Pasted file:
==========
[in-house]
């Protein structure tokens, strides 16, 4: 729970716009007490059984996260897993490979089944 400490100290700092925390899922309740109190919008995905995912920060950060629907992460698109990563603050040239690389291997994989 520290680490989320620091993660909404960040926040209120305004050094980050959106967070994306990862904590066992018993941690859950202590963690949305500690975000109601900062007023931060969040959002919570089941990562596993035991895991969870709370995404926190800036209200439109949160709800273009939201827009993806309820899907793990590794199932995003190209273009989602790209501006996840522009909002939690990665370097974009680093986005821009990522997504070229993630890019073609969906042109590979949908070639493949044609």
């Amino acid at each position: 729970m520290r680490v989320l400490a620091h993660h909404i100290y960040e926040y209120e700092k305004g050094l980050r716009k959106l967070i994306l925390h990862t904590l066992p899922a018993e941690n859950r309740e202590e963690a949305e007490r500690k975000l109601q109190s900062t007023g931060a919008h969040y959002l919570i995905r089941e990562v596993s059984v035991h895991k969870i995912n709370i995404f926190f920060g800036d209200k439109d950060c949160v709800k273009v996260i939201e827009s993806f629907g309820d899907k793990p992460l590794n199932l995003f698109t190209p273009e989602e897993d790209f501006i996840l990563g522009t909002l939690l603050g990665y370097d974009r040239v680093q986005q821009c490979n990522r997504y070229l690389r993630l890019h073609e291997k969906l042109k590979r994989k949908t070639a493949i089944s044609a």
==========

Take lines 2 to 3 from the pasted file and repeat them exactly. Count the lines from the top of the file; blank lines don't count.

């Protein structure tokens, strides 16, 4: 729970716009007490059984996260897993490979089944 400490100290700092925390899922309740109190919008995905995912920060950060629907992460698109990563603050040239690389291997994989 520290680490989320620091993660909404960040926040209120305004050094980050959106967070994306990862904590066992018993941690859950202590963690949305500690975000109601900062007023931060969040959002919570089941990562596993035991895991969870709370995404926190800036209200439109949160709800273009939201827009993806309820899907793990590794199932995003190209273009989602790209501006996840522009909002939690990665370097974009680093986005821009990522997504070229993630890019073609969906042109590979949908070639493949044609």
């Amino acid at each position: 729970m520290r680490v989320l400490a620091h993660h909404i100290y960040e926040y209120e700092k305004g050094l980050r716009k959106l967070i994306l925390h990862t904590l066992p899922a018993e941690n859950r309740e202590e963690a949305e007490r500690k975000l109601q109190s900062t007023g931060a919008h969040y959002l919570i995905r089941e990562v596993s059984v035991h895991k969870i995912n709370i995404f926190f920060g800036d209200k439109d950060c949160v709800k273009v996260i939201e827009s993806f629907g309820d899907k793990p992460l590794n199932l995003f698109t190209p273009e989602e897993d790209f501006i996840l990563g522009t909002l939690l603050g990665y370097d974009r040239v680093q986005q821009c490979n990522r997504y070229l690389r993630l890019h073609e291997k969906l042109k590979r994989k949908t070639a493949i089944s044609a």